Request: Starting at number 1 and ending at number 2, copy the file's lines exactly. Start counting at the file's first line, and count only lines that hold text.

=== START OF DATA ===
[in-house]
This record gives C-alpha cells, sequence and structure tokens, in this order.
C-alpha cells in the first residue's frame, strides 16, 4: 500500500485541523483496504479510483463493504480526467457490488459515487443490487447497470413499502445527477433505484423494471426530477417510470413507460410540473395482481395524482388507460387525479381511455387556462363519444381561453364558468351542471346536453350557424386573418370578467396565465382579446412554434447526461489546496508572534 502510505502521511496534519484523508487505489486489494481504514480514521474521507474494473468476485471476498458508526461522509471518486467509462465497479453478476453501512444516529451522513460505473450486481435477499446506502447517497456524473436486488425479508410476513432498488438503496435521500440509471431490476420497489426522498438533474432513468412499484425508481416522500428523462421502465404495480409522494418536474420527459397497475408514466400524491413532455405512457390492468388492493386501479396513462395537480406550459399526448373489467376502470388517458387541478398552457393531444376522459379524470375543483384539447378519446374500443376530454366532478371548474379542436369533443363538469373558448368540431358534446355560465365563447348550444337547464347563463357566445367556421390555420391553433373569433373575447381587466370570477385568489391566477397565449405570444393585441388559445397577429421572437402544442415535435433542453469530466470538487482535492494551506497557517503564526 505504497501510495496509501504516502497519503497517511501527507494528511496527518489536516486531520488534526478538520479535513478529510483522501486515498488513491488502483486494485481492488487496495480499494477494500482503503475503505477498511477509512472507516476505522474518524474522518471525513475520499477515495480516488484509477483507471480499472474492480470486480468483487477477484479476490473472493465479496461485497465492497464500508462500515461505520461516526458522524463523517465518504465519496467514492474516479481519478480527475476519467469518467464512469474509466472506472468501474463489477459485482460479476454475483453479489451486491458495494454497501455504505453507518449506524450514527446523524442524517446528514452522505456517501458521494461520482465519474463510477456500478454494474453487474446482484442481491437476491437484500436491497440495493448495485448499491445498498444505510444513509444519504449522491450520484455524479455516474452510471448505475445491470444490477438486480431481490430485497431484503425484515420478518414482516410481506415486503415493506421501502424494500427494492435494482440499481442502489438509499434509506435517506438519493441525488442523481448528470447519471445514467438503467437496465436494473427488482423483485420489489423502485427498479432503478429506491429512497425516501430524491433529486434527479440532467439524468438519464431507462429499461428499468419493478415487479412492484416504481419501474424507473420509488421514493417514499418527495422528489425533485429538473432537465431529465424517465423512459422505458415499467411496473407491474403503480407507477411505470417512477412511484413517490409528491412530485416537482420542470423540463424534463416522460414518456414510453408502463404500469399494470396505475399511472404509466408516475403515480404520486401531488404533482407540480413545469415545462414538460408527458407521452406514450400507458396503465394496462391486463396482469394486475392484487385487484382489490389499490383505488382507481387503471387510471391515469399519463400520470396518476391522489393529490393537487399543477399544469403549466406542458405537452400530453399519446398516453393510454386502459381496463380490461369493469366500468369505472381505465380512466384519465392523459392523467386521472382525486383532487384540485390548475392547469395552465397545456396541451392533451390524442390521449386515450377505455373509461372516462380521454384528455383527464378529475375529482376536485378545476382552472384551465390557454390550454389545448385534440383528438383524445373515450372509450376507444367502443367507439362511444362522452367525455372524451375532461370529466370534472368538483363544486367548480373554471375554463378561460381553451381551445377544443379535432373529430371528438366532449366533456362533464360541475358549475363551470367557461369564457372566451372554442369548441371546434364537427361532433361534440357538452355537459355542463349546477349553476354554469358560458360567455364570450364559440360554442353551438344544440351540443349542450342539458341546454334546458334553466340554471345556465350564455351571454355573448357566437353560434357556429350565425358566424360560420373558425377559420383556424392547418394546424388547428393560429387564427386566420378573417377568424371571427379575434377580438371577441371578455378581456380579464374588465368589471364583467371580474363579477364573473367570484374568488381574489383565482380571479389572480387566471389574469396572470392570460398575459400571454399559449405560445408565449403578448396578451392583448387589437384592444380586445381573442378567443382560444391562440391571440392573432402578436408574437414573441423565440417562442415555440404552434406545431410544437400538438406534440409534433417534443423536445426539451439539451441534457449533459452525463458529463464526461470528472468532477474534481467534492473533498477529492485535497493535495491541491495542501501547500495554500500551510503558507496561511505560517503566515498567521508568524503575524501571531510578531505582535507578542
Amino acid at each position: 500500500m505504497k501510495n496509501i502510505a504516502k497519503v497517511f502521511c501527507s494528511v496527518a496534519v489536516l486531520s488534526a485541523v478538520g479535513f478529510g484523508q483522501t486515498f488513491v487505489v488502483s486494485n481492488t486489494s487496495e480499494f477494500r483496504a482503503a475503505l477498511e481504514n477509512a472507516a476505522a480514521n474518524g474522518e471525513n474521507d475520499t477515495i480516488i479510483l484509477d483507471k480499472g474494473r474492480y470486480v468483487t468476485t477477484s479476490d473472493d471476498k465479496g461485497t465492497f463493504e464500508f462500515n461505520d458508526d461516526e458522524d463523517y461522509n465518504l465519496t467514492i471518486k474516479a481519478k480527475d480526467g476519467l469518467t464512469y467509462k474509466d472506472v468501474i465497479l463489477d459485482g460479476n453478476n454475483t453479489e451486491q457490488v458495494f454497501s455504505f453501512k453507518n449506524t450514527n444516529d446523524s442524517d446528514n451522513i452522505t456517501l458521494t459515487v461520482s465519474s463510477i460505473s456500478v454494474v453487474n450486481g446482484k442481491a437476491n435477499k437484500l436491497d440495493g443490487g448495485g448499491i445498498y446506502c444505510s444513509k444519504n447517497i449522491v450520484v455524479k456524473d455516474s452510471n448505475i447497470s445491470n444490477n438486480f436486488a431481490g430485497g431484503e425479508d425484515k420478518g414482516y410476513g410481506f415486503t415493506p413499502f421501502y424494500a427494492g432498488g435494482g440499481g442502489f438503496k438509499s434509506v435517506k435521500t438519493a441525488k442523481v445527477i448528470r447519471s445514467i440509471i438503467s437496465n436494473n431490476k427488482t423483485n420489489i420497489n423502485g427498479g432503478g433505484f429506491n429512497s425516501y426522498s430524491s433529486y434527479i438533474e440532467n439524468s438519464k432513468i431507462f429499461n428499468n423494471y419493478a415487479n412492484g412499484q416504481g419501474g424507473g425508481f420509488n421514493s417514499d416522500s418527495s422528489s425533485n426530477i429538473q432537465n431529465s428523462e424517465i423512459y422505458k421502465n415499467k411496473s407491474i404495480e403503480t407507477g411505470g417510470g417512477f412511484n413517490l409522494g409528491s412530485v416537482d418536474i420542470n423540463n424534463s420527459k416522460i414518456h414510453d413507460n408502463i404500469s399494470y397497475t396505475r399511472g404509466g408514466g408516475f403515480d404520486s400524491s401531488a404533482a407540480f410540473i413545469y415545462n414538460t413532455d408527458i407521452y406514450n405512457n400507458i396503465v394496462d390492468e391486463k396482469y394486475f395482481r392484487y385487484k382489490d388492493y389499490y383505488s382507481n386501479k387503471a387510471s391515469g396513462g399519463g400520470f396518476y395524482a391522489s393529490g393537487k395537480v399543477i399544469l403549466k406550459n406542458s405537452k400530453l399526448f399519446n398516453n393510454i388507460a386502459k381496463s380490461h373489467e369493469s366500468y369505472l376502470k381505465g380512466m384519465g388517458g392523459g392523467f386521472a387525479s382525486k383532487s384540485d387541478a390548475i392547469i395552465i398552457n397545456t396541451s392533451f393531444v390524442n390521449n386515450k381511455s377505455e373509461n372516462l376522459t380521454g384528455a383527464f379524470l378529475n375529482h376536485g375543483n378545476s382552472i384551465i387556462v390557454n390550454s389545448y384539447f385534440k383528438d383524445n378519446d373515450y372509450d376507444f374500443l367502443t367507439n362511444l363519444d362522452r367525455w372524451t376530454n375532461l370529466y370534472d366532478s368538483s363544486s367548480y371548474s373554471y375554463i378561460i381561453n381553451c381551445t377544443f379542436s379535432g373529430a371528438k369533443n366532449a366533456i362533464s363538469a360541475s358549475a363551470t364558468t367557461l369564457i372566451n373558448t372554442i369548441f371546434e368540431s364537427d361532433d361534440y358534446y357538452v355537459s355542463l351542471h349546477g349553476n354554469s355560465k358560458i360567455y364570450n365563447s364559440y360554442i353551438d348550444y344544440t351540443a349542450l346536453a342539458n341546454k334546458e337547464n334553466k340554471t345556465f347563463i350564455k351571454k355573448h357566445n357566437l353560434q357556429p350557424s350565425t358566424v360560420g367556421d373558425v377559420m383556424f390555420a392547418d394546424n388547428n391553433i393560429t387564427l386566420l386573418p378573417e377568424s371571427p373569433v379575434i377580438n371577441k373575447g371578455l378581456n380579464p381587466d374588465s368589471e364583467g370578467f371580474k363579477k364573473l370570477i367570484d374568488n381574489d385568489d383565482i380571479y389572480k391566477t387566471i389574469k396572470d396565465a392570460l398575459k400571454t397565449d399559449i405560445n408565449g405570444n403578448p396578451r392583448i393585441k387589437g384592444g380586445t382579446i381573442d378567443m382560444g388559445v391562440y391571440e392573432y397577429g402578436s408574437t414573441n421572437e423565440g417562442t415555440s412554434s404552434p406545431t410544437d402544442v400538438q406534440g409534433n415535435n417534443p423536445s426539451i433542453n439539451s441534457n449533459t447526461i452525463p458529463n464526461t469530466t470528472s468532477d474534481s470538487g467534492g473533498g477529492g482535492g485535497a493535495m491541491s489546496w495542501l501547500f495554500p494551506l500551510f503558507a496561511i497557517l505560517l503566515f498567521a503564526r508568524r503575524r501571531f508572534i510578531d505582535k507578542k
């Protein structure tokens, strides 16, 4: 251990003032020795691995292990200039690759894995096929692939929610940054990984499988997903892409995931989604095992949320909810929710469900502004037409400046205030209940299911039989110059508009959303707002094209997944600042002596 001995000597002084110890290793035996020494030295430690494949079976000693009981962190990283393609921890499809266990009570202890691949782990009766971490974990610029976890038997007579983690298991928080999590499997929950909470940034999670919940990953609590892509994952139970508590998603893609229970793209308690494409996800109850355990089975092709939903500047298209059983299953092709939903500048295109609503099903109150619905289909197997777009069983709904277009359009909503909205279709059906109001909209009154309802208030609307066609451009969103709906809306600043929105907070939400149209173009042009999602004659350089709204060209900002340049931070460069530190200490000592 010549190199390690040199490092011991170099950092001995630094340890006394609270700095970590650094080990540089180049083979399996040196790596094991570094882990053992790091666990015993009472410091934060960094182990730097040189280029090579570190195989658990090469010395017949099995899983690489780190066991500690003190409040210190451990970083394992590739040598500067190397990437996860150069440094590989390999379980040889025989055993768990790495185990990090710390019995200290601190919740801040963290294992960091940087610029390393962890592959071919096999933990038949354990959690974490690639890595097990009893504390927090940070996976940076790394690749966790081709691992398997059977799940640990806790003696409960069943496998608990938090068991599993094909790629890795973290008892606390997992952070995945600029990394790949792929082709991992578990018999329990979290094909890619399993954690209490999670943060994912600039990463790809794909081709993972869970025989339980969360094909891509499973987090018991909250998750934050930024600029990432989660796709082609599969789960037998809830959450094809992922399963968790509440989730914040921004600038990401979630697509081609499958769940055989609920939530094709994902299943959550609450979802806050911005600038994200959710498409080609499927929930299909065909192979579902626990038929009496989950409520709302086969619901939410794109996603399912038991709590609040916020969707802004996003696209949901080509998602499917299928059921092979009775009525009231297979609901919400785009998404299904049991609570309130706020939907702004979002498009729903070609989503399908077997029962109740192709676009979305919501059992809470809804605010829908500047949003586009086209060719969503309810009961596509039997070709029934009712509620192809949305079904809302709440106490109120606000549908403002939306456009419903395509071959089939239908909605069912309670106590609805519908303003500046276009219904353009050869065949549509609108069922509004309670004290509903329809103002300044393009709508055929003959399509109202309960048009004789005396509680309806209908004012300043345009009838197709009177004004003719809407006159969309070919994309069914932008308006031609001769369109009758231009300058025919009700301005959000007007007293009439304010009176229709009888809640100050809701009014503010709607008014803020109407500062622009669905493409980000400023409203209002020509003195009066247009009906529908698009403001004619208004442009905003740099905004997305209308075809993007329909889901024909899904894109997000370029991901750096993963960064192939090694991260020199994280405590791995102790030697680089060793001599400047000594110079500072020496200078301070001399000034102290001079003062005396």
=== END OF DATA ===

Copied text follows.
[in-house]
This record gives C-alpha cells, sequence and structure tokens, in this order.